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There are three approaches to dealing with tax incentives within common markets: permit them, limit them, or harmonize them. Broadly speaking, the United States (U.S.) follows the first approach, the European Union (EU) adopts the second, and the Gulf Cooperation Council (GCC) pursues the third by harmonizing some tax incentives, particularly those offered to the industrial sector. Unlike the U.S. and EU common markets, where incentives have gained significant scholarly attention, no academic literature exists on the legal framework of tax incentives in GCC common market. This work attempts to compensate for this insufficiency in scholarship and compares the three approaches.

This work also explores the case against locational tax incentives and concludes that the conventional case against tax incentives is overall debatable, and further evidence considering the ongoing changes in international tax policy is needed to better evaluate the case. Furthermore, this work analyzes the advantages and disadvantages of the three approaches to dealing with tax incentives. In particular, this work explores how effective the approaches are in managing bidding wars, increasing tax law predictability, allowing flexibility to reform domestic tax policy as needed, and policing tax incentives. It concludes that each method has its limitations, advantages, and disadvantages. Thus, another contribution that this work offers is the inclusion of a holistic examination of the three approaches that merits focusing beyond the one consideration on which much of the existing literature focuses, that is, bidding wars between competitor states.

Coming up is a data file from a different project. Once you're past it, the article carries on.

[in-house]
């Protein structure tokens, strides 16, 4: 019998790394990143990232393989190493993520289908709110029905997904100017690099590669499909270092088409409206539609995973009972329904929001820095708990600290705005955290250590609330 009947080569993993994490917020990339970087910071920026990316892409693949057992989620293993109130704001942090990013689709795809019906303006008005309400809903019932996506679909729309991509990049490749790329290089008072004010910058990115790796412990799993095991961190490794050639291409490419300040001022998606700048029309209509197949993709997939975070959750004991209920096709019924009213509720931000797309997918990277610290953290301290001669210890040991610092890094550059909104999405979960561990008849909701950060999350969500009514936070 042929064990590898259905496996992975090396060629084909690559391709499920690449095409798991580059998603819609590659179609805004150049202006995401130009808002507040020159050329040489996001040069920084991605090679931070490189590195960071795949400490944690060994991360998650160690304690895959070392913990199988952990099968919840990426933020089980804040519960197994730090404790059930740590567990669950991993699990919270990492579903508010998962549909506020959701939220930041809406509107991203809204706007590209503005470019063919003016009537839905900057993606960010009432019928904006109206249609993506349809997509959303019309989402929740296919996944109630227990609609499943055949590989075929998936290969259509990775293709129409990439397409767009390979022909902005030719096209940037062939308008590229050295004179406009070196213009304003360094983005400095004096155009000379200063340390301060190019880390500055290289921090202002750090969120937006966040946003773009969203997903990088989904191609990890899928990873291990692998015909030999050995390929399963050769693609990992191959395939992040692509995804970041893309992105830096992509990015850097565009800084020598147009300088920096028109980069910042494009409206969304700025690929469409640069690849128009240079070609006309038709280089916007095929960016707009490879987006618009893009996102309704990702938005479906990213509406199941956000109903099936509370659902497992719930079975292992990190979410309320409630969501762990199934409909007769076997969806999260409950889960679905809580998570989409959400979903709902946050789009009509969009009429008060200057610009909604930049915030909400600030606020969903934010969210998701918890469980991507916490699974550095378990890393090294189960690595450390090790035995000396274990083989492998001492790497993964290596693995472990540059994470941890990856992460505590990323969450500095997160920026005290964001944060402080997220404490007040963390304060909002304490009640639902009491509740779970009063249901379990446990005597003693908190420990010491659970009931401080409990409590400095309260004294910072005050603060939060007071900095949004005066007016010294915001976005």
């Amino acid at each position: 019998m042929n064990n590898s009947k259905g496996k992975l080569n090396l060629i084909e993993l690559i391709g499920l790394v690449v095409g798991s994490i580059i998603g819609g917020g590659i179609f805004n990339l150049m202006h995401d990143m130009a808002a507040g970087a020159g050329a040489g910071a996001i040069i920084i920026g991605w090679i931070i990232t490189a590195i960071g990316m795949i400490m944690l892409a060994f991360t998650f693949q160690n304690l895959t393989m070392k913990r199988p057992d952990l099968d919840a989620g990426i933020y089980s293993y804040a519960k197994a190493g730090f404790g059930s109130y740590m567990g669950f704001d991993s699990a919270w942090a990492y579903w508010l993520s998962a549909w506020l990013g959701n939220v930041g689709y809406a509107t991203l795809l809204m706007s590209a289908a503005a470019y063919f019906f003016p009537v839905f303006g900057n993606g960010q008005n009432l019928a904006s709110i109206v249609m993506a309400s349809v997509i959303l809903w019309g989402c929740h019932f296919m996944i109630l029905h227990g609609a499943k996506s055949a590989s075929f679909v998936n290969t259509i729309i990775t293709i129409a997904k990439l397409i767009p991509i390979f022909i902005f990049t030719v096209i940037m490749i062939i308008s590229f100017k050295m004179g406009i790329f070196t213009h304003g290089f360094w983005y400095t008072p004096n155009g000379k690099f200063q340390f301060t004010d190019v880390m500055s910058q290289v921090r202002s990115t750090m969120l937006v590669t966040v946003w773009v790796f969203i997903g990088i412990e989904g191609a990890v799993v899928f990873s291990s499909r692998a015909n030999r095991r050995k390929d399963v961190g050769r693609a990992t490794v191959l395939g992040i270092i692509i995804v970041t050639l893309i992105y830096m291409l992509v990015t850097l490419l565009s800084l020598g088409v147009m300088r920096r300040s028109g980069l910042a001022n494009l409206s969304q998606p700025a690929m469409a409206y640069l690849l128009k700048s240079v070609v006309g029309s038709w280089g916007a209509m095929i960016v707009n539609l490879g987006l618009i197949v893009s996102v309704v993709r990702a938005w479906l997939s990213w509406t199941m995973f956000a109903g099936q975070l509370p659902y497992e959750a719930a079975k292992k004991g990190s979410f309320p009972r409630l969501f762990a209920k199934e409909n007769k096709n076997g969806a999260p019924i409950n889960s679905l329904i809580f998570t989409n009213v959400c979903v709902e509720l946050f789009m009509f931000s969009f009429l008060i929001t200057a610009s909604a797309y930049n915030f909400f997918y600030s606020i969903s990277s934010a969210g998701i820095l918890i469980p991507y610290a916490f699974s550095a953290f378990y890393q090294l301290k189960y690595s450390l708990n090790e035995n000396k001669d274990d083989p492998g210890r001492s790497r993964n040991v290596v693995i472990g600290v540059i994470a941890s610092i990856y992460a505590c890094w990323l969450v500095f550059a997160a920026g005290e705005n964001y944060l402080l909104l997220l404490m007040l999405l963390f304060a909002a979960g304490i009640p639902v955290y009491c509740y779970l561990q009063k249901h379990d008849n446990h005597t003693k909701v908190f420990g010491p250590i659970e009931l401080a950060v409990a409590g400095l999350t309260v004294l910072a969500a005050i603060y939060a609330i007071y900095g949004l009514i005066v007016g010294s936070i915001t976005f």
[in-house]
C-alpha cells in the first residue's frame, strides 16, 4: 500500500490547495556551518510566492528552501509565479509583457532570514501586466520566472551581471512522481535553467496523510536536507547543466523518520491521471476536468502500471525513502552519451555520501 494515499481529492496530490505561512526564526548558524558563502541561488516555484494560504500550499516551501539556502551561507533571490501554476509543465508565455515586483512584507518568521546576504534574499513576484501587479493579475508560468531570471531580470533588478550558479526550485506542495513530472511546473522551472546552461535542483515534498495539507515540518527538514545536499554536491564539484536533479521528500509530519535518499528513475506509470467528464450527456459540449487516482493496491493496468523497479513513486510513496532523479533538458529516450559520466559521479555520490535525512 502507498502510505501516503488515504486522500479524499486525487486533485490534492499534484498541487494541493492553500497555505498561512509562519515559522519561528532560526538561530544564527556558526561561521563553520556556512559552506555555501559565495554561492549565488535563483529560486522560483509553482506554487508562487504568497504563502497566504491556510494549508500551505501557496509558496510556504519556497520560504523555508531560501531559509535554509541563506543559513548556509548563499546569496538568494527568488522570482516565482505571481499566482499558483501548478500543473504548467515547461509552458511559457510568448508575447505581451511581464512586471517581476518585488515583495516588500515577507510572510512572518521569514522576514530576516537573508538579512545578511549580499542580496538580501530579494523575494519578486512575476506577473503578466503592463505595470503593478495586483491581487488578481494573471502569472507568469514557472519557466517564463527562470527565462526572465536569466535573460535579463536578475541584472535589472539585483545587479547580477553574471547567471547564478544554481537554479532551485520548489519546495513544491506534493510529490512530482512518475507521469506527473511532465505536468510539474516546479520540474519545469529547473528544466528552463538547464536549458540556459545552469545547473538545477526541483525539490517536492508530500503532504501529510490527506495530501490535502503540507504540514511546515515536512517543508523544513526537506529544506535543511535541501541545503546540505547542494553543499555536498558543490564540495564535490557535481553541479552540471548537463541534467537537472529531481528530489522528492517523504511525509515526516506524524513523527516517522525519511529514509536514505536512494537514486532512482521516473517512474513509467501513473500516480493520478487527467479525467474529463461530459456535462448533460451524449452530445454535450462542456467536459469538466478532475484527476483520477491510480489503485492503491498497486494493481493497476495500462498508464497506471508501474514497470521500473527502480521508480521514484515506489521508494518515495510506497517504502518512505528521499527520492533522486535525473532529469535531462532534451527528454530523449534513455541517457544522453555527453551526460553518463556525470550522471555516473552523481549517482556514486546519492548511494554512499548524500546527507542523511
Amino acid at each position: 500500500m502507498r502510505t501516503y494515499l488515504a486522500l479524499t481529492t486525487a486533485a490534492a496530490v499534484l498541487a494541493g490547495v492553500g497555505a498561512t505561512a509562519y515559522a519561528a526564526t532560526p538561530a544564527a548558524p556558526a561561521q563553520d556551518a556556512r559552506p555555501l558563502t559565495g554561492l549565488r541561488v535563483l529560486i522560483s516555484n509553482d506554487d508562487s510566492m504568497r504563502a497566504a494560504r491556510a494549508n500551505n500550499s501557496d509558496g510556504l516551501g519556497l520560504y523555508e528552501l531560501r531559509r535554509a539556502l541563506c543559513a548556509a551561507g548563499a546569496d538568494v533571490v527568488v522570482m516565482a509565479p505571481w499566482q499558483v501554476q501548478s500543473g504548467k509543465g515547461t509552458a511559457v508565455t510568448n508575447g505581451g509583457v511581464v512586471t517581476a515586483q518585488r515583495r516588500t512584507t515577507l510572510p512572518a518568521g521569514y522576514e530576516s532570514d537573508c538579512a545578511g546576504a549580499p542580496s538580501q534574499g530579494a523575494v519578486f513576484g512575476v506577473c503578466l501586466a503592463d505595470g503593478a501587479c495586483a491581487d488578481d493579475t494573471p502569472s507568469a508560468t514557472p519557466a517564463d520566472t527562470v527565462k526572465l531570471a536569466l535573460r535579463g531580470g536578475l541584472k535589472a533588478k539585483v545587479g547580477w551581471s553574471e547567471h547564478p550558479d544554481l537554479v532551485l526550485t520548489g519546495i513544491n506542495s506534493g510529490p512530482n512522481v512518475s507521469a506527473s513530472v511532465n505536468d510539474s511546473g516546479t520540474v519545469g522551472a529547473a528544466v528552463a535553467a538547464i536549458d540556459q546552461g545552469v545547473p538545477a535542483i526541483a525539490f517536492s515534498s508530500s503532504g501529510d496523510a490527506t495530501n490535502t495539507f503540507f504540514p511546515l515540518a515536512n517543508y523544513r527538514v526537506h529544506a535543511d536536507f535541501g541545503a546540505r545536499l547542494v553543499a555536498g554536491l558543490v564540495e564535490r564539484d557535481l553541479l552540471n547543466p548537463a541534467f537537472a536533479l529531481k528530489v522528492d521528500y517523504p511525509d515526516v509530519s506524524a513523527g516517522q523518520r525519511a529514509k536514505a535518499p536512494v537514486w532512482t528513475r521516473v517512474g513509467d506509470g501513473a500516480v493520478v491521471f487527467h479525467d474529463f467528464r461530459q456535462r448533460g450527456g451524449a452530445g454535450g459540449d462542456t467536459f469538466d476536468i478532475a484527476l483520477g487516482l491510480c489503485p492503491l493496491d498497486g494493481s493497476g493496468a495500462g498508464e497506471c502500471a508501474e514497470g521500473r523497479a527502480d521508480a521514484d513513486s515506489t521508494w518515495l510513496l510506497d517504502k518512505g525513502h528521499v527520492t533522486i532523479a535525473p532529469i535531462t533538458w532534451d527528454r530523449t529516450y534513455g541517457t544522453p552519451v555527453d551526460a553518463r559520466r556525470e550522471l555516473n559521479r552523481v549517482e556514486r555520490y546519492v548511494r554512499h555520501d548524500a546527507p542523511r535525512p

Although this work primarily aims to assist GCC policymakers in deciding the best policy option for managing tax incentives, this scholarship is helpful even beyond the GCC. Federal countries and regional blocks that see and experience incentives competition can benefit from this work since it analyzes the merits of different approaches to managing incentives in general.